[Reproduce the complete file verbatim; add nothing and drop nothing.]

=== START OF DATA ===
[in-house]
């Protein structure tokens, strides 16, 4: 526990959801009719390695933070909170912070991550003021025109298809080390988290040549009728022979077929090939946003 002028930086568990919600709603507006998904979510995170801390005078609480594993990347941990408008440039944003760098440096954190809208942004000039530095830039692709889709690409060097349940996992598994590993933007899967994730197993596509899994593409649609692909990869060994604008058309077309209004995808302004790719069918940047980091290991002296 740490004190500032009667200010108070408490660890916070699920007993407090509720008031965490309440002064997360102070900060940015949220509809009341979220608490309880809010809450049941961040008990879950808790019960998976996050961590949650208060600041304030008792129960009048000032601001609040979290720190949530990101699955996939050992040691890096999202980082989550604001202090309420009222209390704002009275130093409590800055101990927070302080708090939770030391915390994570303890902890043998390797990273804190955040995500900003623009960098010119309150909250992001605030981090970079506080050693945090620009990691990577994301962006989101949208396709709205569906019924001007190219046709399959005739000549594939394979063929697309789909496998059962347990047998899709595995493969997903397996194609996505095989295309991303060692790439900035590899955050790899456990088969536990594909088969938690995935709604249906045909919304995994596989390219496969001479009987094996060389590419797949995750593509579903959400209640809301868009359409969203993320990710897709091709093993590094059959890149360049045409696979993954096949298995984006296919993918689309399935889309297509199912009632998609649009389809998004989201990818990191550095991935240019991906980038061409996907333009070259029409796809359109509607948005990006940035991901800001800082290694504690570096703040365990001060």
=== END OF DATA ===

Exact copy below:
[in-house]
């Protein structure tokens, strides 16, 4: 526990959801009719390695933070909170912070991550003021025109298809080390988290040549009728022979077929090939946003 002028930086568990919600709603507006998904979510995170801390005078609480594993990347941990408008440039944003760098440096954190809208942004000039530095830039692709889709690409060097349940996992598994590993933007899967994730197993596509899994593409649609692909990869060994604008058309077309209004995808302004790719069918940047980091290991002296 740490004190500032009667200010108070408490660890916070699920007993407090509720008031965490309440002064997360102070900060940015949220509809009341979220608490309880809010809450049941961040008990879950808790019960998976996050961590949650208060600041304030008792129960009048000032601001609040979290720190949530990101699955996939050992040691890096999202980082989550604001202090309420009222209390704002009275130093409590800055101990927070302080708090939770030391915390994570303890902890043998390797990273804190955040995500900003623009960098010119309150909250992001605030981090970079506080050693945090620009990691990577994301962006989101949208396709709205569906019924001007190219046709399959005739000549594939394979063929697309789909496998059962347990047998899709595995493969997903397996194609996505095989295309991303060692790439900035590899955050790899456990088969536990594909088969938690995935709604249906045909919304995994596989390219496969001479009987094996060389590419797949995750593509579903959400209640809301868009359409969203993320990710897709091709093993590094059959890149360049045409696979993954096949298995984006296919993918689309399935889309297509199912009632998609649009389809998004989201990818990191550095991935240019991906980038061409996907333009070259029409796809359109509607948005990006940035991901800001800082290694504690570096703040365990001060």